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Spokane, Washington  Est. May 19, 1883
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A&E >  Music

Oud to Joy, Xavier Foley display fireworks at Bach Fest performance

Sept. 10, 2022 Updated Mon., Sept. 12, 2022 at 8:37 p.m.

By Larry Lapidus For The Spokesman-Review For The Spokesman-Review

The sound that arose from the crowd gathered on Friday night at Barrister Winery is hard to describe. It was not so much a shout as a cry; a cry of amazement, of disbelief, of joy. It was a cry, too, of gratitude for the two hours of delightful and astonishing music that the audience had enjoyed at the latest performance of the Northwest BachFest.

Having spent so much of his 10 years as artistic director outside the box, Zuill Bailey no longer recognizes its existence, and so brought four musicians from all over the globe to play for his Spokane audience.

Joining us from Kansas City was double bass virtuoso Xavier Foley. From Bahrain came Isa Najem, who has studied cello with Bailey, but who is also an acknowledged master of the oud, a progenitor of the lute indigenous to the region of the Eastern Mediterranean. Cellist Ciceley Parnas flew in from Berlin to join Najem and guitarist Chris Beroes-Haigis, who traveled from New Orleans. Together, Najem, Parnas and Beroes-Haigis make up the trio Oud to Joy, which they formed only a few months ago under Bailey’s guidance at his International Cello Seminar in Sitka, Alaska.

Foley has to be seen and heard to be believed, and even then it is hard to believe so much skill, temperament and musicality could be contained in a single individual. He began the program at the pinnacle of western music, by performing the Suite No. 5 in C minor of J.S. Bach. When played on the solo cello for which it was written, this piece is challenging. To transpose the piece to the double bass, commonly thought of as an inflexible and inexpressive instrument, might seem at first to be a circus stunt. To hear the tenderness, the vigor and the tonal variety with which Foley imbues every bar is to dismiss all such prejudice forever.

Later in the program, Foley performed four of his own compositions for his instrument, all of which displayed a fertile wit, inventiveness and lyrical gift. The group concluded with an Irish Fantasy on the folk song “The Clergyman’s Lamentation,” which allowed Foley to display his mastery of every device of bowing and fingering in the book, and some that will first appear in the book he has yet to write.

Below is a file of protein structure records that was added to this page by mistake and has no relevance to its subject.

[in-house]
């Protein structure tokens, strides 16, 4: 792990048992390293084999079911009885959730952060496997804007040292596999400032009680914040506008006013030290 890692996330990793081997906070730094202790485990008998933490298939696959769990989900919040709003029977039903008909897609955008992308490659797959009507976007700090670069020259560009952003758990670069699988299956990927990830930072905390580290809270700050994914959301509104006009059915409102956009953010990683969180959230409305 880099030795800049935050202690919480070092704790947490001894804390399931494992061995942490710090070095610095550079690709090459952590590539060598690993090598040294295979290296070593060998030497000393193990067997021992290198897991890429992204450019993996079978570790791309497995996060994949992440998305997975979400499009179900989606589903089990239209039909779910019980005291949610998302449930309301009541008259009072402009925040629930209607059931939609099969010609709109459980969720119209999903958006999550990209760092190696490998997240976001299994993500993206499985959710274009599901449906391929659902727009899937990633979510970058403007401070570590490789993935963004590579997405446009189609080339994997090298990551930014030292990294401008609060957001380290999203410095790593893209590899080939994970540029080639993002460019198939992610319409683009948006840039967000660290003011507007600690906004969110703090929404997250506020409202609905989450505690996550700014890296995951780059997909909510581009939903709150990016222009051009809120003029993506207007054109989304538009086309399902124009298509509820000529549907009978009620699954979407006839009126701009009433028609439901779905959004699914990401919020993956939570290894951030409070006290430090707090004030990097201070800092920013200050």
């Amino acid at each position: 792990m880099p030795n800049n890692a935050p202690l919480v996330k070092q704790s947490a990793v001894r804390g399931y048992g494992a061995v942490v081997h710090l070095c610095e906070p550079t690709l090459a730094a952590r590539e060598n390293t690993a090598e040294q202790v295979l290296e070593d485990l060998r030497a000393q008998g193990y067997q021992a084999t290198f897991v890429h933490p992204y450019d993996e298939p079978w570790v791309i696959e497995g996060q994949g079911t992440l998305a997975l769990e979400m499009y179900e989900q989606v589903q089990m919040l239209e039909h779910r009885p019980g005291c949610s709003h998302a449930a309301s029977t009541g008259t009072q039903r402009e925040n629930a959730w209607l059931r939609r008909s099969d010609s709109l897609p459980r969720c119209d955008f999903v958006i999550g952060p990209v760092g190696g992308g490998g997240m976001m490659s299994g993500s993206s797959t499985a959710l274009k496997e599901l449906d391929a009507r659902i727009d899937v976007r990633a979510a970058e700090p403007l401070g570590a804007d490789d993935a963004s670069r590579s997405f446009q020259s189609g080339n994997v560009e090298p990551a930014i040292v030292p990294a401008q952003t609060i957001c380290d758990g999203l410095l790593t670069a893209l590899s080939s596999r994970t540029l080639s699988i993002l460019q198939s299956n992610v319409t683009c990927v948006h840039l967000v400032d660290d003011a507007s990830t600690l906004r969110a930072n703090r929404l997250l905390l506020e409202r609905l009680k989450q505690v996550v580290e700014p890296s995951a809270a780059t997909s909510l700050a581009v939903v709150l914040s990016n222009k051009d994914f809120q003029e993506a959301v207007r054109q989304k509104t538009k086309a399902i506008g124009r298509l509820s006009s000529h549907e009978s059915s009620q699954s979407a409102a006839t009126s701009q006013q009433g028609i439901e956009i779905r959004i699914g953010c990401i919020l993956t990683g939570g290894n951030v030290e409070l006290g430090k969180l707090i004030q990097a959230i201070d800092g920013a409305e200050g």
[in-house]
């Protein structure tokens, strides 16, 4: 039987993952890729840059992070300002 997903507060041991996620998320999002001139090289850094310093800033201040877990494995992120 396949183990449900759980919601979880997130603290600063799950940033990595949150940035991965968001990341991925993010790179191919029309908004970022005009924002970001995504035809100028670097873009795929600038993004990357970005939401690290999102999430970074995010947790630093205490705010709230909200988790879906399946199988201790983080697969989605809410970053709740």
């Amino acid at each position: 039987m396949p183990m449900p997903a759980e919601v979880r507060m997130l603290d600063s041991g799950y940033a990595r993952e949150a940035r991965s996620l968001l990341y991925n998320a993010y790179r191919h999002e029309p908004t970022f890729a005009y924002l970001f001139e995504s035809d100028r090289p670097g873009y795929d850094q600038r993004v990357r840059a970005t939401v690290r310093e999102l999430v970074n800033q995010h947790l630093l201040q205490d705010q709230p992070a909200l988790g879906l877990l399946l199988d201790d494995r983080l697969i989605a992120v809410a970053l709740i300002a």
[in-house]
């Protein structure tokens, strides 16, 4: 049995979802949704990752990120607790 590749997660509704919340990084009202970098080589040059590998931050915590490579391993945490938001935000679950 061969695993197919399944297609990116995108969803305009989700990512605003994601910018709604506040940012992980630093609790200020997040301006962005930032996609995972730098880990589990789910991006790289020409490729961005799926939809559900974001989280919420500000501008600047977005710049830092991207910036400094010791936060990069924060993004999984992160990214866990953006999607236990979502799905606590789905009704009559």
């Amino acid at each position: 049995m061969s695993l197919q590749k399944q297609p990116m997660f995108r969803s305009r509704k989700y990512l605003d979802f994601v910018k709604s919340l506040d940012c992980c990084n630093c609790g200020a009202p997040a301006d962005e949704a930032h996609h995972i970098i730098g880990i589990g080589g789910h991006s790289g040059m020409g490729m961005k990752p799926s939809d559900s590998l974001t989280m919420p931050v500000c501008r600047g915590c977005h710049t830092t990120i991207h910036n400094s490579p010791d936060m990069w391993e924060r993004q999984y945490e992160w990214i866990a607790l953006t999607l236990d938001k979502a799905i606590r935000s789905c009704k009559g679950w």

Bailey took the stage to perform a work which, though little-known, is exceptionally fine: the Suite for Solo Cello by the distinguished Spanish cellist, Gaspar Cassado (1897-1966). The piece is Spanish in character, and Bailey’s passionate performance conveyed all the raw intensity with which a flamenco singer inspires his dancer. Bailey encompassed the work’s brutal technical demands without the slightest difficulty, as he focused on its authentic color and emotion.

The program concluded with our third opportunity to enjoy the playing of the trio Oud to Joy, following their performances in July at the Music at Manito concert and Barrister Winery. Unlike the other works on Saturday’s program, all of those we heard from this trio followed the pattern of most jazz and world music performances, in which prepared statements of a melody alternate with stretches of improvisation. The tonal variety of Oud to Joy is a delight, deriving from the players’ keen sensitivity to the different characteristics of each other’s instrument: the plaintive lyricism of Parnas’ cello, the penetrating rhythmic and harmonic contribution of Beroes-Haigis’ fretted steel-string Martin guitar, and the exotic, infinitely expressive voice of Najem’s oud, which can narrate, plead, hector or dazzle with displays of virtuoso fireworks. We heard four such improvisations, based on haunting or vivacious melodies by Beroes-Haigis: “Rise,” “Afterglow,” “Embrace,” and “Cuckoo,” which began with Najem’s startingly realistic imitation of a cuckoo, which was then imitated, varied and handed back by the guitar, and so on to a breathless conclusion.

Delicious as all this was, it proved to be merely prelude to the final work on the program, a wholly improvised piece in which Foley joined the trio. Though the idea of this collaboration had only originated minutes earlier in a backstage conversation among the players, it was plain from the start that they had found a groove that was going to carry them, and us, to an enticing destination. Ideas tumbled out thick and fast, as each player picked up the impulse developed by the last to play, developing it seamlessly before tossing it to the one of his partners whose instrument produced the most piquant and colorful contrast. The energy spiraled ever higher until, to everyone’s amazement, we heard a passage of strutting assertiveness improvised on his oud by Najem imitated on Foley’s bass with precise duplication, not only of the rhythm and pitches, but even the subtle, quicksilver “bendings” of every note. At first, we didn’t trust our ears. Surely, it was not possible to do this without careful rehearsal; but no: there it was again, perfect, as before. The audience stared in disbelief as the two players handed phrases back and forth, building tension to a breaking point.

And then, it was over. After a moment of silence, there arose from the audience an indescribable sound: not so much a shout as a cry.

This Northwest BachFest performance was reviewed Friday at Barrister Winery. Other performances this weekend include a free concert at 5 p.m. Saturday on the campus of the Northwest Museum of Arts and Culture, and a Sunday afternoon performance at Barrister. For information or tickets, visit

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